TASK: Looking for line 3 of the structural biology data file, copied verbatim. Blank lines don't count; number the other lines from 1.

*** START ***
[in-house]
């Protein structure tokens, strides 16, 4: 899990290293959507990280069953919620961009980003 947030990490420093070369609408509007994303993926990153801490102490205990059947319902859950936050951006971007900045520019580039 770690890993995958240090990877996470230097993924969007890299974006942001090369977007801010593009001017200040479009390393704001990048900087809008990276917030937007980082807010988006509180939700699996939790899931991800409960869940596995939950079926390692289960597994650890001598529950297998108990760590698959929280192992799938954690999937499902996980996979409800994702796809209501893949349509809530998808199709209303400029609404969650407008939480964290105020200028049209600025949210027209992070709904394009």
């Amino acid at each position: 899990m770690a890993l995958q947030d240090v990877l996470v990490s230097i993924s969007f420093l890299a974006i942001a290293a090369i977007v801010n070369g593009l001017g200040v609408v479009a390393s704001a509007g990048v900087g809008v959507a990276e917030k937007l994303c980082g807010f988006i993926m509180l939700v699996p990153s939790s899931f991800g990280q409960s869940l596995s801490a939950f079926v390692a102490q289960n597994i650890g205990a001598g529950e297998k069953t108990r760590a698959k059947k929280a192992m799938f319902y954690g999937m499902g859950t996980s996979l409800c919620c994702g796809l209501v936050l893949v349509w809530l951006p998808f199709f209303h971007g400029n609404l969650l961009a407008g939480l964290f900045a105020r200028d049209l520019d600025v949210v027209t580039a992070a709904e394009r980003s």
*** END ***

């Amino acid at each position: 899990m770690a890993l995958q947030d240090v990877l996470v990490s230097i993924s969007f420093l890299a974006i942001a290293a090369i977007v801010n070369g593009l001017g200040v609408v479009a390393s704001a509007g990048v900087g809008v959507a990276e917030k937007l994303c980082g807010f988006i993926m509180l939700v699996p990153s939790s899931f991800g990280q409960s869940l596995s801490a939950f079926v390692a102490q289960n597994i650890g205990a001598g529950e297998k069953t108990r760590a698959k059947k929280a192992m799938f319902y954690g999937m499902g859950t996980s996979l409800c919620c994702g796809l209501v936050l893949v349509w809530l951006p998808f199709f209303h971007g400029n609404l969650l961009a407008g939480l964290f900045a105020r200028d049209l520019d600025v949210v027209t580039a992070a709904e394009r980003s």